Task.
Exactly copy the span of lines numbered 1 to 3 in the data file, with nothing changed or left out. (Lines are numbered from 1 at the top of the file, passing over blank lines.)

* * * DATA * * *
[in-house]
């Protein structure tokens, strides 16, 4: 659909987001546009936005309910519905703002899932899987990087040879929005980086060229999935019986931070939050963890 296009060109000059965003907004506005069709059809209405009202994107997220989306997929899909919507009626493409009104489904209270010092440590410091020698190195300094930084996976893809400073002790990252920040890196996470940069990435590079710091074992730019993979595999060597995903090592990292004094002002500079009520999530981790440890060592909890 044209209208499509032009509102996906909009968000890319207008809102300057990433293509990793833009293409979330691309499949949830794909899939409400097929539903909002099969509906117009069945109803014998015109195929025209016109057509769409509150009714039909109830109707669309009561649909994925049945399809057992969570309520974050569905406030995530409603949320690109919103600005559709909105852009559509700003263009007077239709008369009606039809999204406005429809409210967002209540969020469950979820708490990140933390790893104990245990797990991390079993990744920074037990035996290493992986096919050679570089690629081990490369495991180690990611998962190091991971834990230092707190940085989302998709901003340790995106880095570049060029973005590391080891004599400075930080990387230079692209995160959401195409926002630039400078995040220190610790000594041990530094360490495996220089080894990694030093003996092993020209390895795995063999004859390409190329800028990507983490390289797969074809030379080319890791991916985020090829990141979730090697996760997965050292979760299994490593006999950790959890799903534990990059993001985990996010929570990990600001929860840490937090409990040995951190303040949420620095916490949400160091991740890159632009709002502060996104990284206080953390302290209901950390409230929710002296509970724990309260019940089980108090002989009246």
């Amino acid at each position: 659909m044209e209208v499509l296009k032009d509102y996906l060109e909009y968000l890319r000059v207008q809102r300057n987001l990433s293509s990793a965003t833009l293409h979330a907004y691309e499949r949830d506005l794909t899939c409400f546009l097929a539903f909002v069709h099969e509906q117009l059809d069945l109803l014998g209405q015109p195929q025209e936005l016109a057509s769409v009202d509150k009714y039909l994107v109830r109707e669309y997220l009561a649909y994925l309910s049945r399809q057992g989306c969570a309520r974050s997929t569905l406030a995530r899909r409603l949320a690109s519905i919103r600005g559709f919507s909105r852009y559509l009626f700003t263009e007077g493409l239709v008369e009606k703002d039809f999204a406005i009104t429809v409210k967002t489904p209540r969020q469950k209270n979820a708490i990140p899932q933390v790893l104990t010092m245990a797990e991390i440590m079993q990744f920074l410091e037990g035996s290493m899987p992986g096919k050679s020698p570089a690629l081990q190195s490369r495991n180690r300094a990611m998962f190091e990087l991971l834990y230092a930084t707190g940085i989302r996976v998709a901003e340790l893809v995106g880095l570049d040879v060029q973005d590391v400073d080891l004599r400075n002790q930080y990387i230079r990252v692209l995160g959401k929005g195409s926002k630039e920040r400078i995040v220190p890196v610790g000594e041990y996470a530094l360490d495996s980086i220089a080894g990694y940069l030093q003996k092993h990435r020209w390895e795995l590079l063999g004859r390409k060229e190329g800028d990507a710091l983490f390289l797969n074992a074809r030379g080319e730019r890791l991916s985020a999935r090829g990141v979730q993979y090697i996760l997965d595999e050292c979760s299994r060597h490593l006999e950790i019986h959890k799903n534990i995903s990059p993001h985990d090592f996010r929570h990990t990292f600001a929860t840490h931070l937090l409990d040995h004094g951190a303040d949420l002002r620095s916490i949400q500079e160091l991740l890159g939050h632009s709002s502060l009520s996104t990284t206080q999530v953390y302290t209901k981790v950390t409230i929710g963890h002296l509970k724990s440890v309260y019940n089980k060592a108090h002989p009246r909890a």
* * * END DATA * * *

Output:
[in-house]
């Protein structure tokens, strides 16, 4: 659909987001546009936005309910519905703002899932899987990087040879929005980086060229999935019986931070939050963890 296009060109000059965003907004506005069709059809209405009202994107997220989306997929899909919507009626493409009104489904209270010092440590410091020698190195300094930084996976893809400073002790990252920040890196996470940069990435590079710091074992730019993979595999060597995903090592990292004094002002500079009520999530981790440890060592909890 044209209208499509032009509102996906909009968000890319207008809102300057990433293509990793833009293409979330691309499949949830794909899939409400097929539903909002099969509906117009069945109803014998015109195929025209016109057509769409509150009714039909109830109707669309009561649909994925049945399809057992969570309520974050569905406030995530409603949320690109919103600005559709909105852009559509700003263009007077239709008369009606039809999204406005429809409210967002209540969020469950979820708490990140933390790893104990245990797990991390079993990744920074037990035996290493992986096919050679570089690629081990490369495991180690990611998962190091991971834990230092707190940085989302998709901003340790995106880095570049060029973005590391080891004599400075930080990387230079692209995160959401195409926002630039400078995040220190610790000594041990530094360490495996220089080894990694030093003996092993020209390895795995063999004859390409190329800028990507983490390289797969074809030379080319890791991916985020090829990141979730090697996760997965050292979760299994490593006999950790959890799903534990990059993001985990996010929570990990600001929860840490937090409990040995951190303040949420620095916490949400160091991740890159632009709002502060996104990284206080953390302290209901950390409230929710002296509970724990309260019940089980108090002989009246």
């Amino acid at each position: 659909m044209e209208v499509l296009k032009d509102y996906l060109e909009y968000l890319r000059v207008q809102r300057n987001l990433s293509s990793a965003t833009l293409h979330a907004y691309e499949r949830d506005l794909t899939c409400f546009l097929a539903f909002v069709h099969e509906q117009l059809d069945l109803l014998g209405q015109p195929q025209e936005l016109a057509s769409v009202d509150k009714y039909l994107v109830r109707e669309y997220l009561a649909y994925l309910s049945r399809q057992g989306c969570a309520r974050s997929t569905l406030a995530r899909r409603l949320a690109s519905i919103r600005g559709f919507s909105r852009y559509l009626f700003t263009e007077g493409l239709v008369e009606k703002d039809f999204a406005i009104t429809v409210k967002t489904p209540r969020q469950k209270n979820a708490i990140p899932q933390v790893l104990t010092m245990a797990e991390i440590m079993q990744f920074l410091e037990g035996s290493m899987p992986g096919k050679s020698p570089a690629l081990q190195s490369r495991n180690r300094a990611m998962f190091e990087l991971l834990y230092a930084t707190g940085i989302r996976v998709a901003e340790l893809v995106g880095l570049d040879v060029q973005d590391v400073d080891l004599r400075n002790q930080y990387i230079r990252v692209l995160g959401k929005g195409s926002k630039e920040r400078i995040v220190p890196v610790g000594e041990y996470a530094l360490d495996s980086i220089a080894g990694y940069l030093q003996k092993h990435r020209w390895e795995l590079l063999g004859r390409k060229e190329g800028d990507a710091l983490f390289l797969n074992a074809r030379g080319e730019r890791l991916s985020a999935r090829g990141v979730q993979y090697i996760l997965d595999e050292c979760s299994r060597h490593l006999e950790i019986h959890k799903n534990i995903s990059p993001h985990d090592f996010r929570h990990t990292f600001a929860t840490h931070l937090l409990d040995h004094g951190a303040d949420l002002r620095s916490i949400q500079e160091l991740l890159g939050h632009s709002s502060l009520s996104t990284t206080q999530v953390y302290t209901k981790v950390t409230i929710g963890h002296l509970k724990s440890v309260y019940n089980k060592a108090h002989p009246r909890a």